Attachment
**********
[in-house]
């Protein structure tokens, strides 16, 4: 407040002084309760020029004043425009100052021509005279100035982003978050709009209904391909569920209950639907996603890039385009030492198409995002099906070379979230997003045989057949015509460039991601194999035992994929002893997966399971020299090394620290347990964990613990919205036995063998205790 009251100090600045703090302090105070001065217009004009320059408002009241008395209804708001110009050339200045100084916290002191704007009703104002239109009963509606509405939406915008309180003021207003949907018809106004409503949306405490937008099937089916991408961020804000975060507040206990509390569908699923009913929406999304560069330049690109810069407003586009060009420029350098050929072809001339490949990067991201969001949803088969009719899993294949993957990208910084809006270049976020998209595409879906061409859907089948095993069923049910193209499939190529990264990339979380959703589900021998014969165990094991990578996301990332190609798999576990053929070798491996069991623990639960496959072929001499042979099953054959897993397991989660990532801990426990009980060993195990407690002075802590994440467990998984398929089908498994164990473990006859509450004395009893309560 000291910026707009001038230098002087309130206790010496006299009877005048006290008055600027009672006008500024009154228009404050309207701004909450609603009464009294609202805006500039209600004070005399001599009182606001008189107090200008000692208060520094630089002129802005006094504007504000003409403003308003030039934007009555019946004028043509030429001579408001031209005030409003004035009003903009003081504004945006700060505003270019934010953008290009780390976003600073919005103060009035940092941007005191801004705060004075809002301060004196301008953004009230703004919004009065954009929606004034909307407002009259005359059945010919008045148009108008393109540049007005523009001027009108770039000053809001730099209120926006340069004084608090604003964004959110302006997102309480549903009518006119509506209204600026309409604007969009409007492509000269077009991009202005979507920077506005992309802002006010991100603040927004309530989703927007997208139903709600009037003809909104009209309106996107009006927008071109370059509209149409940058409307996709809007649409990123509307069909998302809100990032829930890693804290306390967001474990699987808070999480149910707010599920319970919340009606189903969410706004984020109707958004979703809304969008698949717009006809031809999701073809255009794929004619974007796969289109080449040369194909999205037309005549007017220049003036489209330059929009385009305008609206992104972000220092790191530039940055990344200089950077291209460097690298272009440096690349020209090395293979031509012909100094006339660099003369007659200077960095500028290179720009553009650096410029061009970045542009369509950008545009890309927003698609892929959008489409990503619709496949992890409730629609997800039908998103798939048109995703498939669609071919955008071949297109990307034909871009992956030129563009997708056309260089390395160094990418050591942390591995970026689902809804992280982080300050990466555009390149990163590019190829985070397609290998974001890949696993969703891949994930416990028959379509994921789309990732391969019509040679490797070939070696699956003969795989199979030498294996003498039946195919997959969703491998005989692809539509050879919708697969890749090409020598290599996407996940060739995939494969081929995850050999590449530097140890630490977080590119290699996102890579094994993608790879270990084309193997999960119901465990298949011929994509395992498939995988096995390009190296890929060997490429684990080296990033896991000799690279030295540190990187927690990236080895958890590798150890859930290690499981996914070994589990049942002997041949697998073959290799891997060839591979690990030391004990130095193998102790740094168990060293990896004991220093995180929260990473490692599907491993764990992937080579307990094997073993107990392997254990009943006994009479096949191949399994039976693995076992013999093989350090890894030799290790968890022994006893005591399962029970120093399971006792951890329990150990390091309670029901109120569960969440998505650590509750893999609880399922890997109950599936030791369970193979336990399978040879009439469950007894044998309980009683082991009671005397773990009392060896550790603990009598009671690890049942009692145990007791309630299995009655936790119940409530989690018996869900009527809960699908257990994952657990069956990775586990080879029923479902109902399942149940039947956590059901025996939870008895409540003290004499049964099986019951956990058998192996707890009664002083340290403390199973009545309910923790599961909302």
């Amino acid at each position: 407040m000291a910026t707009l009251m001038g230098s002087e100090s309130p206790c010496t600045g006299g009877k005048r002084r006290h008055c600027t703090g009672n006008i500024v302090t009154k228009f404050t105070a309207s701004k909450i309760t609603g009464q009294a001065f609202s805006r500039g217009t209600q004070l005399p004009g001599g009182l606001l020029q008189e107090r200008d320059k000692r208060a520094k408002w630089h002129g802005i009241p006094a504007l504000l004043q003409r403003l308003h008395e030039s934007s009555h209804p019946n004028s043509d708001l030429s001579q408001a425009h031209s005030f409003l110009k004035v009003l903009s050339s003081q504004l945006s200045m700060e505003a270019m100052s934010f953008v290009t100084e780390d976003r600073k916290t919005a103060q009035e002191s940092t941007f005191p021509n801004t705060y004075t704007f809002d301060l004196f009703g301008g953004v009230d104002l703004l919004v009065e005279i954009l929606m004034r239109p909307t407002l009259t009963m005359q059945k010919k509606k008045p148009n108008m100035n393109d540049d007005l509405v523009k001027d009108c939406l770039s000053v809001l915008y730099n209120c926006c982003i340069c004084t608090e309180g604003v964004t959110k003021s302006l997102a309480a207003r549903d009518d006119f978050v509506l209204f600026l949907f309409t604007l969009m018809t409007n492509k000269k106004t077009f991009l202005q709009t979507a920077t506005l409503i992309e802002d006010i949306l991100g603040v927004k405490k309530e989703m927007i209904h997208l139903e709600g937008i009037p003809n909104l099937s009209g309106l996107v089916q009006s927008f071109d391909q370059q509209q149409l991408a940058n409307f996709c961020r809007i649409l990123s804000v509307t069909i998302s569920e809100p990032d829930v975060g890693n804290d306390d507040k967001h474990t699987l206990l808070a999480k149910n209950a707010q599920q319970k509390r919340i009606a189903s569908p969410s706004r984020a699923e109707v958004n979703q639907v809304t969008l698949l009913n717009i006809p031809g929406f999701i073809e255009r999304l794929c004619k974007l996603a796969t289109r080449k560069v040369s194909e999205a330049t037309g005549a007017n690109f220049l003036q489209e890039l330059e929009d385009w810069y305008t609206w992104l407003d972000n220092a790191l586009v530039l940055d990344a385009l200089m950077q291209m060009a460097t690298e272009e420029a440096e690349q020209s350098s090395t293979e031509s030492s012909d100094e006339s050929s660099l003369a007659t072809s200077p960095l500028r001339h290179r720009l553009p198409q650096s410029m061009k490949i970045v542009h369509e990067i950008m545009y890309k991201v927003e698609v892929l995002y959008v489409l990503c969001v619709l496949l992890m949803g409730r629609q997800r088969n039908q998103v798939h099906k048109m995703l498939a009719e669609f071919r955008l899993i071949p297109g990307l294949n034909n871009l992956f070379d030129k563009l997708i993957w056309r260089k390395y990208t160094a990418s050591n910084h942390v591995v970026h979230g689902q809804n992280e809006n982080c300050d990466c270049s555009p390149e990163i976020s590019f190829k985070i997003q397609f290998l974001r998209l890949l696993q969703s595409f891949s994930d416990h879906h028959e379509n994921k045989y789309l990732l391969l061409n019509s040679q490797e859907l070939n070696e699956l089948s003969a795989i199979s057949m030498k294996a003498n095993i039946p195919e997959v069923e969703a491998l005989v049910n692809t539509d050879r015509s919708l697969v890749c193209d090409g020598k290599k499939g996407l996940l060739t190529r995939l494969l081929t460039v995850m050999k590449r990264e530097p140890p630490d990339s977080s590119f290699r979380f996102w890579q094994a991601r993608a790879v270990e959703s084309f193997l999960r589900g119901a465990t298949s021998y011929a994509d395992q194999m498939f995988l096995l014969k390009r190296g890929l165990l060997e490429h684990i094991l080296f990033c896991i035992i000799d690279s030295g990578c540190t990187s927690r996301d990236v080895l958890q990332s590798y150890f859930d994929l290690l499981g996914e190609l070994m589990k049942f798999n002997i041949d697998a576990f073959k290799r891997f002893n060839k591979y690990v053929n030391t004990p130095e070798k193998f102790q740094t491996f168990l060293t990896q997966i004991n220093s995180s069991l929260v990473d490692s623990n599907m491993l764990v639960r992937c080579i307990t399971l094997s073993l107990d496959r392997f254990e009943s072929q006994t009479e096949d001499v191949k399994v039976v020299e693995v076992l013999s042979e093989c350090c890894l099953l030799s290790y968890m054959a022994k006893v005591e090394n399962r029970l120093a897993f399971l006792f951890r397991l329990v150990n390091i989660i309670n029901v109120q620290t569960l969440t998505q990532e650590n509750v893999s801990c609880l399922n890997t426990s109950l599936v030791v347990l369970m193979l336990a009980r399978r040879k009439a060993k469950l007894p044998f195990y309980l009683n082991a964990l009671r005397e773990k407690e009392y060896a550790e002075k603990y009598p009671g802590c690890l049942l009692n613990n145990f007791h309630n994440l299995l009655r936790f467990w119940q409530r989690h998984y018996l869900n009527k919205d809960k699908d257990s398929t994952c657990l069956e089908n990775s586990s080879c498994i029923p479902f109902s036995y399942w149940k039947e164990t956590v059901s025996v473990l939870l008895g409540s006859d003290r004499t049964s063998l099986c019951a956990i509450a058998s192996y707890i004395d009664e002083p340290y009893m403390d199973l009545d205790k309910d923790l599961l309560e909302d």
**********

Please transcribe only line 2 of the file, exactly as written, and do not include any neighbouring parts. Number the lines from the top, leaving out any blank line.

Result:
């Protein structure tokens, strides 16, 4: 407040002084309760020029004043425009100052021509005279100035982003978050709009209904391909569920209950639907996603890039385009030492198409995002099906070379979230997003045989057949015509460039991601194999035992994929002893997966399971020299090394620290347990964990613990919205036995063998205790 009251100090600045703090302090105070001065217009004009320059408002009241008395209804708001110009050339200045100084916290002191704007009703104002239109009963509606509405939406915008309180003021207003949907018809106004409503949306405490937008099937089916991408961020804000975060507040206990509390569908699923009913929406999304560069330049690109810069407003586009060009420029350098050929072809001339490949990067991201969001949803088969009719899993294949993957990208910084809006270049976020998209595409879906061409859907089948095993069923049910193209499939190529990264990339979380959703589900021998014969165990094991990578996301990332190609798999576990053929070798491996069991623990639960496959072929001499042979099953054959897993397991989660990532801990426990009980060993195990407690002075802590994440467990998984398929089908498994164990473990006859509450004395009893309560 000291910026707009001038230098002087309130206790010496006299009877005048006290008055600027009672006008500024009154228009404050309207701004909450609603009464009294609202805006500039209600004070005399001599009182606001008189107090200008000692208060520094630089002129802005006094504007504000003409403003308003030039934007009555019946004028043509030429001579408001031209005030409003004035009003903009003081504004945006700060505003270019934010953008290009780390976003600073919005103060009035940092941007005191801004705060004075809002301060004196301008953004009230703004919004009065954009929606004034909307407002009259005359059945010919008045148009108008393109540049007005523009001027009108770039000053809001730099209120926006340069004084608090604003964004959110302006997102309480549903009518006119509506209204600026309409604007969009409007492509000269077009991009202005979507920077506005992309802002006010991100603040927004309530989703927007997208139903709600009037003809909104009209309106996107009006927008071109370059509209149409940058409307996709809007649409990123509307069909998302809100990032829930890693804290306390967001474990699987808070999480149910707010599920319970919340009606189903969410706004984020109707958004979703809304969008698949717009006809031809999701073809255009794929004619974007796969289109080449040369194909999205037309005549007017220049003036489209330059929009385009305008609206992104972000220092790191530039940055990344200089950077291209460097690298272009440096690349020209090395293979031509012909100094006339660099003369007659200077960095500028290179720009553009650096410029061009970045542009369509950008545009890309927003698609892929959008489409990503619709496949992890409730629609997800039908998103798939048109995703498939669609071919955008071949297109990307034909871009992956030129563009997708056309260089390395160094990418050591942390591995970026689902809804992280982080300050990466555009390149990163590019190829985070397609290998974001890949696993969703891949994930416990028959379509994921789309990732391969019509040679490797070939070696699956003969795989199979030498294996003498039946195919997959969703491998005989692809539509050879919708697969890749090409020598290599996407996940060739995939494969081929995850050999590449530097140890630490977080590119290699996102890579094994993608790879270990084309193997999960119901465990298949011929994509395992498939995988096995390009190296890929060997490429684990080296990033896991000799690279030295540190990187927690990236080895958890590798150890859930290690499981996914070994589990049942002997041949697998073959290799891997060839591979690990030391004990130095193998102790740094168990060293990896004991220093995180929260990473490692599907491993764990992937080579307990094997073993107990392997254990009943006994009479096949191949399994039976693995076992013999093989350090890894030799290790968890022994006893005591399962029970120093399971006792951890329990150990390091309670029901109120569960969440998505650590509750893999609880399922890997109950599936030791369970193979336990399978040879009439469950007894044998309980009683082991009671005397773990009392060896550790603990009598009671690890049942009692145990007791309630299995009655936790119940409530989690018996869900009527809960699908257990994952657990069956990775586990080879029923479902109902399942149940039947956590059901025996939870008895409540003290004499049964099986019951956990058998192996707890009664002083340290403390199973009545309910923790599961909302």